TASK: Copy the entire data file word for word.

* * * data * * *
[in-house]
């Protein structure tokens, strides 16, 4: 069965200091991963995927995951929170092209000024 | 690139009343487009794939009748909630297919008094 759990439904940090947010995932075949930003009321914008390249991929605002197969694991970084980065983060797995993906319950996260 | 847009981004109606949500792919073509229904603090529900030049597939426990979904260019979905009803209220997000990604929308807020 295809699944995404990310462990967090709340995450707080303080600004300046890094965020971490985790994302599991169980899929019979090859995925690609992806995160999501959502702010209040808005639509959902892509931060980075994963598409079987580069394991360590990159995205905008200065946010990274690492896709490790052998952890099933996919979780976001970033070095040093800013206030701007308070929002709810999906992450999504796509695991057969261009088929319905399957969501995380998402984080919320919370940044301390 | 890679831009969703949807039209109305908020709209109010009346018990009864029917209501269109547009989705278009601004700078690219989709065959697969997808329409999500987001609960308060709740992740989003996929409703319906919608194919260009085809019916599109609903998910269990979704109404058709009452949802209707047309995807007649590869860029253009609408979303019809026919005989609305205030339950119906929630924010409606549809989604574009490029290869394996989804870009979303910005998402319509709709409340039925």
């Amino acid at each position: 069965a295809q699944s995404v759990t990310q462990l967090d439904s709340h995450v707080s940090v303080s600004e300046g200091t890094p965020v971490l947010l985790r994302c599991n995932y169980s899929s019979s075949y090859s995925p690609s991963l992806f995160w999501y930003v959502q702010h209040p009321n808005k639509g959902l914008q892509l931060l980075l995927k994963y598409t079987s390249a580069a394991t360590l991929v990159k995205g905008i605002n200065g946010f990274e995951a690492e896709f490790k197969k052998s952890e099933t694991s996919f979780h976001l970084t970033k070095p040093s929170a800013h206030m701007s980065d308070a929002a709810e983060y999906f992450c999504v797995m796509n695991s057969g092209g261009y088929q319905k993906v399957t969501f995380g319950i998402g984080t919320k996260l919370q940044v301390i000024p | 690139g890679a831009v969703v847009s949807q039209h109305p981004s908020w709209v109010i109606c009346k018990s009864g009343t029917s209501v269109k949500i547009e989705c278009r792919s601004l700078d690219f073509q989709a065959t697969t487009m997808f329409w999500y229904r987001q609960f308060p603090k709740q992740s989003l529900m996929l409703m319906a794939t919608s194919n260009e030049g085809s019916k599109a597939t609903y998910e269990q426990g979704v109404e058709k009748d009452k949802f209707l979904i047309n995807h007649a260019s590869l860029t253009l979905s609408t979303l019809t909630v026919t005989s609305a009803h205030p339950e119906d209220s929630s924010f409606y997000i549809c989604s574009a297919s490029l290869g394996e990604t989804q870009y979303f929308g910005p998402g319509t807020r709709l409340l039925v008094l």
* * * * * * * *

[in-house]
């Protein structure tokens, strides 16, 4: 069965200091991963995927995951929170092209000024 | 690139009343487009794939009748909630297919008094 759990439904940090947010995932075949930003009321914008390249991929605002197969694991970084980065983060797995993906319950996260 | 847009981004109606949500792919073509229904603090529900030049597939426990979904260019979905009803209220997000990604929308807020 295809699944995404990310462990967090709340995450707080303080600004300046890094965020971490985790994302599991169980899929019979090859995925690609992806995160999501959502702010209040808005639509959902892509931060980075994963598409079987580069394991360590990159995205905008200065946010990274690492896709490790052998952890099933996919979780976001970033070095040093800013206030701007308070929002709810999906992450999504796509695991057969261009088929319905399957969501995380998402984080919320919370940044301390 | 890679831009969703949807039209109305908020709209109010009346018990009864029917209501269109547009989705278009601004700078690219989709065959697969997808329409999500987001609960308060709740992740989003996929409703319906919608194919260009085809019916599109609903998910269990979704109404058709009452949802209707047309995807007649590869860029253009609408979303019809026919005989609305205030339950119906929630924010409606549809989604574009490029290869394996989804870009979303910005998402319509709709409340039925």
């Amino acid at each position: 069965a295809q699944s995404v759990t990310q462990l967090d439904s709340h995450v707080s940090v303080s600004e300046g200091t890094p965020v971490l947010l985790r994302c599991n995932y169980s899929s019979s075949y090859s995925p690609s991963l992806f995160w999501y930003v959502q702010h209040p009321n808005k639509g959902l914008q892509l931060l980075l995927k994963y598409t079987s390249a580069a394991t360590l991929v990159k995205g905008i605002n200065g946010f990274e995951a690492e896709f490790k197969k052998s952890e099933t694991s996919f979780h976001l970084t970033k070095p040093s929170a800013h206030m701007s980065d308070a929002a709810e983060y999906f992450c999504v797995m796509n695991s057969g092209g261009y088929q319905k993906v399957t969501f995380g319950i998402g984080t919320k996260l919370q940044v301390i000024p | 690139g890679a831009v969703v847009s949807q039209h109305p981004s908020w709209v109010i109606c009346k018990s009864g009343t029917s209501v269109k949500i547009e989705c278009r792919s601004l700078d690219f073509q989709a065959t697969t487009m997808f329409w999500y229904r987001q609960f308060p603090k709740q992740s989003l529900m996929l409703m319906a794939t919608s194919n260009e030049g085809s019916k599109a597939t609903y998910e269990q426990g979704v109404e058709k009748d009452k949802f209707l979904i047309n995807h007649a260019s590869l860029t253009l979905s609408t979303l019809t909630v026919t005989s609305a009803h205030p339950e119906d209220s929630s924010f409606y997000i549809c989604s574009a297919s490029l290869g394996e990604t989804q870009y979303f929308g910005p998402g319509t807020r709709l409340l039925v008094l």